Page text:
Alborough House

Alborough House was almost certainly built by William Alborough who was born in Forncett in 1791. William was a carpenter who lived with his family on Loughen Common in Forncett St Mary. In around 1851 he acquired a number of parcels of land from the estate of Edward Betts who had died in 1848. It would appear that William and his sons, George and Jeremiah, then built a new family home (Alborough House) on around 10 acres of land on Valley Farm Lane. They subsequently also built Alborough farmhouse on Mill Lane, which became the home of George Alborough, and a pair of cottages at the bottom of Northfield Lane, which were then owned by Jeremiah Alborough.

The boundaries of the two fields that comprised the 10 acres of land on which William Alborough built Alborough House remain unchanged today.

Alborough House farm - OS map 1883.

Furthermore, they can be traced right back to the 1565 map of Forncett, drawn by Frances Gardiner Davenport in her book "The Economic Development of a Norfolk Manor", in which the land is described as "Bewes wong".

"Wong" is an Old English word meaning field and so we can deduce that in the 16th century this part of Forncett belonged to a man called Bewes. Quite remarkably, three hundred years later the name reappeared in the 1871 census where Alborough House is described by the enumerator as "Beeswong".

William Alborough farmed the 10 acres of land at Alborough House until he died in 1871 and then his wife, Abigail, continued to run the farm until she died in May 1880.  Shortly after Abigail Alborough's death, her sons, George and Jeremiah, put Alborough House and its land up for sale. The auction was held at the Safety Valve public house near the station.

Norfolk News 17th July 1880

However, Alborough House apparently didn't leave the family because the 1882 electoral register lists Jeremiah Alborough as living in Great Yarmouth but owning "a house and land on the hill in Forncett St Mary" which was almost certainly Alborough House.

By the 1891 census, Jeremiah and his wife, Sussana, were living back in Forncett and farming at Alborough House. Susanna Alborough died in November 1900, aged 73, and Jeremiah continued to live at Alborough House where he died in November 1908. His executors were William Perfitt (son of Jeremiah's sister, Elizabeth Alborough, who had been his housekeeper after his wife died) and Rebecca Jane Sandall (daughter of Jeremiah's brother, George). Jeremiah left a significant estate of £1191 3s 2d and although he died in 1908, probate wasn't granted until 1914, which almost certainly suggests some legal arguments over his will!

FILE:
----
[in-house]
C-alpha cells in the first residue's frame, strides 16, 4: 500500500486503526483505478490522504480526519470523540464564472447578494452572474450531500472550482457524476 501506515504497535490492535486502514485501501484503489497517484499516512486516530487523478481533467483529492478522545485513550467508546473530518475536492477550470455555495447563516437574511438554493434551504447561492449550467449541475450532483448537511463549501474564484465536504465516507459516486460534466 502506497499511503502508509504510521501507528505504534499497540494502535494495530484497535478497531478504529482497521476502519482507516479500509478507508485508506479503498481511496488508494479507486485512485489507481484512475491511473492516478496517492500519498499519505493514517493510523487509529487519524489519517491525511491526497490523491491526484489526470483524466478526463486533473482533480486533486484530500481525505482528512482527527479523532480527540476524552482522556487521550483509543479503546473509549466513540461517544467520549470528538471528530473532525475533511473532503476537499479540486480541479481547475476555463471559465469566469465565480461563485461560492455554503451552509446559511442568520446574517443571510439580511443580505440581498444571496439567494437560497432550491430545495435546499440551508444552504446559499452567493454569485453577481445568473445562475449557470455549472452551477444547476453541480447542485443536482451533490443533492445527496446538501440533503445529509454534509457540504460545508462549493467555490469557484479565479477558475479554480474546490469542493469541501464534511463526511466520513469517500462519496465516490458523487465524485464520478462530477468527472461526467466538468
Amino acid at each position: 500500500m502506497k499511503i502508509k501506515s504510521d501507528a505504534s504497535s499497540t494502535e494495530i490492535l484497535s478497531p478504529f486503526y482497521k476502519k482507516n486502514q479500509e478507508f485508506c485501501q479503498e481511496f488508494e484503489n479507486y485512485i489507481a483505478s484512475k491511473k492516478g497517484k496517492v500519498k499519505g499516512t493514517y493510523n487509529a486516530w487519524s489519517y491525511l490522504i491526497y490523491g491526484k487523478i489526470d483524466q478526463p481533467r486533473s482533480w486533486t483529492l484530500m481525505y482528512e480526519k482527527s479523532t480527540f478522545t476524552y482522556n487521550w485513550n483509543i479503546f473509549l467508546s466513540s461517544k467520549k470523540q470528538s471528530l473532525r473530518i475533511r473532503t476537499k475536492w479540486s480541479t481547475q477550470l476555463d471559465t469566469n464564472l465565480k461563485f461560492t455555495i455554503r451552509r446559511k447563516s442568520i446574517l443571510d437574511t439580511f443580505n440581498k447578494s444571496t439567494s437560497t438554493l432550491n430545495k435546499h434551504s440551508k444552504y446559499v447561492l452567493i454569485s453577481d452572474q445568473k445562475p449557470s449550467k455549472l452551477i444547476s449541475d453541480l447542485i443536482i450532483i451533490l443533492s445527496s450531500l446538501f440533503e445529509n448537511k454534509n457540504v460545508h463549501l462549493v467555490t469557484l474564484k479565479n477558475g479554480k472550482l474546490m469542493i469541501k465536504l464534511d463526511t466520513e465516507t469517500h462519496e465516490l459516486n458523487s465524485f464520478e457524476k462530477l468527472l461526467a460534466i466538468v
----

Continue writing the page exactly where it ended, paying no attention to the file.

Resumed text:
By the 1921 census the new occupants were George and Hannah Cannell who were both local; George came from Tharston and Hannah from Forncett St Peter. They had married late in life and had no children. In 1923, after Hannah Cannell's death, George remarried to Alice Caroline Betts (née Self) who was a widow. Alice moved into Alborough House together with her daughter Edith May Betts and grand-son Harry Ernest Betts. Five years later, George died and Alice Cannell, Edith May and Harry continued to live at Alborough House, although it's not clear whether it continued to operate as a small farm.

In 1934 Edith May married Thomas Skillings, who was working as a farm labourer at Randell's Farm in Low Road, Forncett St Peter; but they separated after just a few years. So, in 1939 Alice was living at Alborough House along with Edith May and Harry. Alice Cannell died in 1942 and left the house to her daughter, Edith May. It may be about this time that the name of the house began to be spelt Aldborough rather than Alborough, as it has that spelling in Alice's will, dated 1926.

Edith's grandson, Michael Betts, recalled the house in around 1955 when he was a young boy:

"Our memories of Alborough House are of a home with no heating, no bathroom, and chamber pots under the beds. We had to bath in a metal tub in front of the fire in the living room, and the toilet was a 'soil' toilet in a wooden building at the bottom of the garden, with quartered old newspapers used as toilet paper. Just outside the back door was a tall brick wall, beyond which was a muddy area used by ducks, and beyond that a large barn with huge wooden doors. To the left of the back door close to the road was a wooden building with a staircase up to the granary. A short distance to the right of the back door was a well, with a wooden roof and winding handle, rope and bucket. Our grandmother kept ducks and chickens, and someone would come in each year to kill and pluck a number of the ducks."

Edith May Skillings lived at Aldborough House until October 1955 when she sold it to Victor and Elsa Hacon. Victor came from Great Yarmouth and he had married Elsa in Belgium in 1946. 

Victor Hacon (1971)

The Hacons lived at Alborough House until the late 60s/early 70s and after that the ownership of the house is unclear, although an advertisement in the Diss Express on 21st January 1983 indicates that it was the registered address of K and T Heating. 

Aldborough House is now a private residence.

With sincere thanks to Michael Betts, Liz and John Bell, and Linda Hacon for help with researching this page.